Interior Department Clueless on How Much Land They Bought for $815 Million

By Ethan Barton, 8-3-17, at the Daily Signal:

Ryan Zinke, new Secretary of the Interior

Interior Department officials have no idea how much land they bought for $815 million, nor if the properties are being used for their intended purpose, a government watchdog reported Wednesday.

The department’s officials couldn’t provide its inspector general with data about land purchase programs, the watchdog’s report said. The inspector general consequently surveyed 108 programs and found that 16 of them awarded 701 grants between 2014 and 2015 to purchase $815 million worth of land.

The Interior Department “does not centrally track information about grants awarded for the purpose of acquiring land,” the inspector general said, adding:

As such, the Interior Department is unable to identify how much grant money has been used to purchase land, how much land has been purchased and whether that land is being used for its intended purpose. Without an adequate process in place to monitor funds used to purchase land, [the department] is potentially exposed to significant risk of wasted funds.

Additionally, less than half of the 278 grant recipients reported their land inventories to the department programs that funded them, which violated federal regulations, according to the report.

With “less than 44 percent of grantees reporting, we are concerned that both the awarding agencies and the grantees are either unaware or noncompliant,” the report said.

The failure to provide inventories, it said, “coupled with the fact that the Interior Department is not tracking the awards centrally, could hamper monitoring efforts to ensure that land is being used properly.”

The inspector general found one case where a bar was built on conservation land and another where “a reservoir designated for breeding fish stock had been completely drained,” the report said.

The inspector general noted the data is likely incomplete, meaning the watchdog’s figures were likely underestimated. The “number of grants and land value could be substantially higher than what we were able to determine through our survey,” the report said.


Let me see if I got this right…they have 108 government programs that give money to people to buy government land. Land that they designated (squatted) was theirs because they said so. Out of those 108 programs, 16 of them gave away $815 million, so the questions are, how much money did the other 92 programs give away?? Why does one department have so many programs? How can they not have records of the ‘awards’ when it takes a ream of paperwork for the rest of us to purchase real estate?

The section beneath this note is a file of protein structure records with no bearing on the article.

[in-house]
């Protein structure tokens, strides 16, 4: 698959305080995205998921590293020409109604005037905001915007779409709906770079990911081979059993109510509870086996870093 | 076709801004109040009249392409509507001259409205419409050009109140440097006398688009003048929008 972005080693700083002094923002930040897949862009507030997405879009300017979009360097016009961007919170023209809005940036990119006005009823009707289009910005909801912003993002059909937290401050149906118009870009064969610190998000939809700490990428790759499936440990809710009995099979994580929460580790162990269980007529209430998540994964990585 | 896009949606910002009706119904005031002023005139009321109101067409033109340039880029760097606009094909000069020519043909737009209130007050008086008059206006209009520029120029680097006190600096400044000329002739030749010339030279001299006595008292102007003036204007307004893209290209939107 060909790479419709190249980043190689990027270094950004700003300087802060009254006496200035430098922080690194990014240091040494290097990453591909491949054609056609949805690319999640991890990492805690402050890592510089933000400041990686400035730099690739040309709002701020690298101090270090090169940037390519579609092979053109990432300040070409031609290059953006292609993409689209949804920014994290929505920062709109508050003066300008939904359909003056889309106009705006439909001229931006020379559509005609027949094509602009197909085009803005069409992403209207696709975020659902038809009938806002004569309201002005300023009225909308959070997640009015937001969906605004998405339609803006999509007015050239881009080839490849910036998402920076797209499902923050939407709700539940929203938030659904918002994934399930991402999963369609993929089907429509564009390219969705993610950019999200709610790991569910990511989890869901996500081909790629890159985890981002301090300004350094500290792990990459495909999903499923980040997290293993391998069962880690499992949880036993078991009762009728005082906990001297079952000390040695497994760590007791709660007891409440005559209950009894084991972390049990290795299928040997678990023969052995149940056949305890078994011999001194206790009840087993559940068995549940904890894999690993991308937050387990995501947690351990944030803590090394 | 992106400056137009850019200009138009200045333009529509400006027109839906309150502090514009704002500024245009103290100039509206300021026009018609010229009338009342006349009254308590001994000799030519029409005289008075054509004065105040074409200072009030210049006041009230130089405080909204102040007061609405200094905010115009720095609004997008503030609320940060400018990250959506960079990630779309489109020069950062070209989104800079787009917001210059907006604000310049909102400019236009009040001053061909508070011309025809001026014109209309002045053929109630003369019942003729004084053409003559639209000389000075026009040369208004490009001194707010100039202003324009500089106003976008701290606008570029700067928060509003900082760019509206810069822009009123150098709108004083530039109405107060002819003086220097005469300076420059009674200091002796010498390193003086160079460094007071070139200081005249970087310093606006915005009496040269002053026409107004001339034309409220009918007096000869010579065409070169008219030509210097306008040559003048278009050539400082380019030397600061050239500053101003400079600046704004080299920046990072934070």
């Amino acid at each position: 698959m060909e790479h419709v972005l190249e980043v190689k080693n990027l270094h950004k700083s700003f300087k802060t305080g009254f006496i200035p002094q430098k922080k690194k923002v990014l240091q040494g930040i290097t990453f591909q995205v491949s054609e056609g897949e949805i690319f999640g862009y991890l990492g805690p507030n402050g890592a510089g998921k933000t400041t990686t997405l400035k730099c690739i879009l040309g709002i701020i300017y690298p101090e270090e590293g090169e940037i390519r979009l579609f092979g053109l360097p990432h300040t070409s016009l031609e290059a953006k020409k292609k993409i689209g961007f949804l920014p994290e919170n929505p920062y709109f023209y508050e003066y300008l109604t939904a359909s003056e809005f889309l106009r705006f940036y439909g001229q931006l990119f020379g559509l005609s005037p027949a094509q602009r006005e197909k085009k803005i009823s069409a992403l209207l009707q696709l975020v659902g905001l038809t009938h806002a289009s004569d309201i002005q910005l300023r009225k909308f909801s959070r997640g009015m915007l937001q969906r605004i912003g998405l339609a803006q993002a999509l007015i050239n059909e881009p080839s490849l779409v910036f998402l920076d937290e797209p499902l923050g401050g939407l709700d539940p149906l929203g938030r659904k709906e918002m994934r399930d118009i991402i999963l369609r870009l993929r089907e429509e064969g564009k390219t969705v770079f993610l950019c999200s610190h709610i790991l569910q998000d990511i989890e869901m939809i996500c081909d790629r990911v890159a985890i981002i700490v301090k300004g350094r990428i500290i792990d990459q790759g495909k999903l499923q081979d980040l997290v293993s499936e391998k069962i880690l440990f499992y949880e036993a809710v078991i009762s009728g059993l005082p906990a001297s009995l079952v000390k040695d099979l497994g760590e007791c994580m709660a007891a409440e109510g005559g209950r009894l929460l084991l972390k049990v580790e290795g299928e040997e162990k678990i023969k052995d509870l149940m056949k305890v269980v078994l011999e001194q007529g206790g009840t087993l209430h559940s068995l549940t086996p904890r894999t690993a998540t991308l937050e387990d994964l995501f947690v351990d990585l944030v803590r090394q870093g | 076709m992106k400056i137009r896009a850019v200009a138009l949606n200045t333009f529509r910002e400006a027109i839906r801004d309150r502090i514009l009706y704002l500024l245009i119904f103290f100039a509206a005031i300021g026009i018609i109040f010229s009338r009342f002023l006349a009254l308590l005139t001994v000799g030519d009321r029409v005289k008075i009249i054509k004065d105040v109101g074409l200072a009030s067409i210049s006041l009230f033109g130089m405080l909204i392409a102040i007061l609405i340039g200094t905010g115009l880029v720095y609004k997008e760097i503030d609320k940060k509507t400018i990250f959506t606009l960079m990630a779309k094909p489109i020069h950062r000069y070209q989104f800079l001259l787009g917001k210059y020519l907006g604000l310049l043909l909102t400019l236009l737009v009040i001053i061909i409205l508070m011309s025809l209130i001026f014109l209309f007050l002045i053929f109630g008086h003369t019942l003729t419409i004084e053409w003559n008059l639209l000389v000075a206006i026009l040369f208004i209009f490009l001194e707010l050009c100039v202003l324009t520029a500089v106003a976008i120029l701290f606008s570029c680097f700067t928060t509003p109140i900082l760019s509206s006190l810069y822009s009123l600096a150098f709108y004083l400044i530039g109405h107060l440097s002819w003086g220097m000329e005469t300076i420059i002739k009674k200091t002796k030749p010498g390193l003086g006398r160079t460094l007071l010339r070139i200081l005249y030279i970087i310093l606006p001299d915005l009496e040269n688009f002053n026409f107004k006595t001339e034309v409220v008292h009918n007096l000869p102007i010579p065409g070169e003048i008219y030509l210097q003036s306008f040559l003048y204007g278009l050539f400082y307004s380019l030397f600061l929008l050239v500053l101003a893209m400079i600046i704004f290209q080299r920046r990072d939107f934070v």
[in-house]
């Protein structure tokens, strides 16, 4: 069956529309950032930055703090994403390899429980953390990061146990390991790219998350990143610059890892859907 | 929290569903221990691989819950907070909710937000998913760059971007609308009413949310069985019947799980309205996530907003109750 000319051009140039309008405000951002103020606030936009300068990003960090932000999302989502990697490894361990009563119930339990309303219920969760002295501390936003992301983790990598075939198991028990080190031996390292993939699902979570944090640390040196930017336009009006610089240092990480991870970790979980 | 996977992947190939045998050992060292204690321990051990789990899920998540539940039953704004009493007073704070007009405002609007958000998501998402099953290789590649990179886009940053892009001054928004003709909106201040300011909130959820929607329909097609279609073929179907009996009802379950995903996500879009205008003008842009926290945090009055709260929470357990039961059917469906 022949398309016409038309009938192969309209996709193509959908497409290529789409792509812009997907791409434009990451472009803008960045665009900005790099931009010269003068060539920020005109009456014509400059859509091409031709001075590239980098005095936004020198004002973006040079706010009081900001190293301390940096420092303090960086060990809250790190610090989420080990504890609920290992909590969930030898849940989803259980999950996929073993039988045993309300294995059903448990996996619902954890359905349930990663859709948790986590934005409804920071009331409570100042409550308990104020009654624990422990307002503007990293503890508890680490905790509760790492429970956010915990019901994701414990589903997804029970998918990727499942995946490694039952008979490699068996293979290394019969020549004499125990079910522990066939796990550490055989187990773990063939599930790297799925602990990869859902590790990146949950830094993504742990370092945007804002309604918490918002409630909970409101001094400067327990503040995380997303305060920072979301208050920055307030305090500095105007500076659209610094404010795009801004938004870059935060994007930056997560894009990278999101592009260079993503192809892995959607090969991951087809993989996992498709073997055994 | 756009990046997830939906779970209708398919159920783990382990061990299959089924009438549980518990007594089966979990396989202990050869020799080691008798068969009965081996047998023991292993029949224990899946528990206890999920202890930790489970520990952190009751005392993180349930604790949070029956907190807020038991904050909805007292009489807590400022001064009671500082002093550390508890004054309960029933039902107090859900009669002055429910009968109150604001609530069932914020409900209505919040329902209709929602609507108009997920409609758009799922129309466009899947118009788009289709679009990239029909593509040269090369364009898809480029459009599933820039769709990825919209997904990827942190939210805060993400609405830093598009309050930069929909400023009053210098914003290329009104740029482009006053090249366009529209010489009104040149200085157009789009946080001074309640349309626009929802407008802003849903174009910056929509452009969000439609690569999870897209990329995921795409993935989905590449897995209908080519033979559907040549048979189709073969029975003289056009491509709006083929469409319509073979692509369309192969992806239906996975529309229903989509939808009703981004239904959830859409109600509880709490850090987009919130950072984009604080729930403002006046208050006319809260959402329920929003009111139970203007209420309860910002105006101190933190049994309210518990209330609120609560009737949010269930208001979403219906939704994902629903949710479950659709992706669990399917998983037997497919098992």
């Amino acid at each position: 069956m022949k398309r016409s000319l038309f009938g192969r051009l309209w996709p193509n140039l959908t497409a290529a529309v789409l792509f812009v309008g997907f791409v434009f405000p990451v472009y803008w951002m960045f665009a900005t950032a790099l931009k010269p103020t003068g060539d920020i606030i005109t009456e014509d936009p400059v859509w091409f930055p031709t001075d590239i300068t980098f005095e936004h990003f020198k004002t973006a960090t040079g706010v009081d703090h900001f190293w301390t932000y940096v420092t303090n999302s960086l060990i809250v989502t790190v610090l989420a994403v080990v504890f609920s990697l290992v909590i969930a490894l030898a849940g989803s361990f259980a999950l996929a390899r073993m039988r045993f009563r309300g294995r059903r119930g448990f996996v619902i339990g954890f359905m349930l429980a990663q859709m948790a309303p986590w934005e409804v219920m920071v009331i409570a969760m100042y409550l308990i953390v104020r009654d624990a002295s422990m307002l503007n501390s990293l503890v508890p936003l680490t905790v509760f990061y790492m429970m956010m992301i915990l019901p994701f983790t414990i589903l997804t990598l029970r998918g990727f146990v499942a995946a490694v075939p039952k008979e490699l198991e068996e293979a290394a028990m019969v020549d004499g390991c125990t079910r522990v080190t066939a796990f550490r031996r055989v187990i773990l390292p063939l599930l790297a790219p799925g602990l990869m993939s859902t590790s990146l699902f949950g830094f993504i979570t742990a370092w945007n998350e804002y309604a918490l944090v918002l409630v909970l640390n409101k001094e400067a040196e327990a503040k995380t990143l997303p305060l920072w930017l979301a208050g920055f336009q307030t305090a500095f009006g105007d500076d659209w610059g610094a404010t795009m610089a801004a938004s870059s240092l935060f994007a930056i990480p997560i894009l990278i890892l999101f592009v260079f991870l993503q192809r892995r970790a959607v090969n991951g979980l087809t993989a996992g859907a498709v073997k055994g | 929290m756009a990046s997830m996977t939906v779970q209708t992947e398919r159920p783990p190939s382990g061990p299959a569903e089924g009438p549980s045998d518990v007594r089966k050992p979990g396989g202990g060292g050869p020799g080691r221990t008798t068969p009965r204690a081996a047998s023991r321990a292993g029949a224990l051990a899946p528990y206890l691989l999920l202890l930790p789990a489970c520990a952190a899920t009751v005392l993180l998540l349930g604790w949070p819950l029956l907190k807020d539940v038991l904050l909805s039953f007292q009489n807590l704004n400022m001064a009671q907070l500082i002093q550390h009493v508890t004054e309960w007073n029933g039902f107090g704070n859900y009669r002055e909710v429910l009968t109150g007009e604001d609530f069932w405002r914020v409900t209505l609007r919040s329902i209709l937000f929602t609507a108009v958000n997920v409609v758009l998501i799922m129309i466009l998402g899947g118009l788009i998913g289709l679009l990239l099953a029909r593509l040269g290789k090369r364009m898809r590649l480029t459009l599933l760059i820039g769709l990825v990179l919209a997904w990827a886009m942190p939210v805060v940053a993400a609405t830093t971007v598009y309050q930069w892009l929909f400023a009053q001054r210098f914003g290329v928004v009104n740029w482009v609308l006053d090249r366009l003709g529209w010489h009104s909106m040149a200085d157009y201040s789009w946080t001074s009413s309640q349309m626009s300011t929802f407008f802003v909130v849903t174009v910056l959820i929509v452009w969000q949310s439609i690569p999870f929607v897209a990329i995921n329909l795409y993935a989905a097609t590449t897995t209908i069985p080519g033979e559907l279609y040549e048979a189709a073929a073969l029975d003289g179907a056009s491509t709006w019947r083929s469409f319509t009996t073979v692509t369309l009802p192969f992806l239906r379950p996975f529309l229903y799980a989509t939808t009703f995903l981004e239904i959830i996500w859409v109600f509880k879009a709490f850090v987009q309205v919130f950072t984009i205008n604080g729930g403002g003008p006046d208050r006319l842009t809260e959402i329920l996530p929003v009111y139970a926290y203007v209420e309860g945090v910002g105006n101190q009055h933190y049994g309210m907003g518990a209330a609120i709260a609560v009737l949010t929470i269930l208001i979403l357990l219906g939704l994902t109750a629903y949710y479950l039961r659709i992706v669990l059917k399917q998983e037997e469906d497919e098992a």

Combine this $815 million with the millions the IRS, Social Security and Medicare/Medicaid loses track of and it’s easy to see why we’re so far in debt. Ryan Zinke, the new Secretary of the Interior is supposedly looking at giving back some of the federal land that O grabbed up. He also needs to get a grip on these grants they’re handing out like Halloween candy. 


Categories: Political

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5 replies

  1. Great find, Kathy. Lots of fraud going on there. Hope there are records of WHOM receved the $$$$! This should be investigated. But don’t you miss $1 on your tax return!


  2. This is just one more example of the incompetence of our federal government. Can anyone identify any government agency that could honestly be described as informed, competent, and frugal with taxpayer money? I doubt it because I’ve seen no evidence that one exists.

    This ought to be held up as an example when some democrat wants to sell us on the concept of single payer health care where our health is placed in the hands of government bureaucrats.


    • They’re all incompetent and wasteful and budgets don’t mean a thing to these people. They’re basically giving away land and paying people to take it, and neither the grantee or the grantor have records of it. No private enterprise could survive doing business this way. And neither can our government.


  3. “[the department] is potentially exposed to significant risk of wasted funds.”

    LOL. I nominate that sentence for understatement of the year.

    Liked by 1 person

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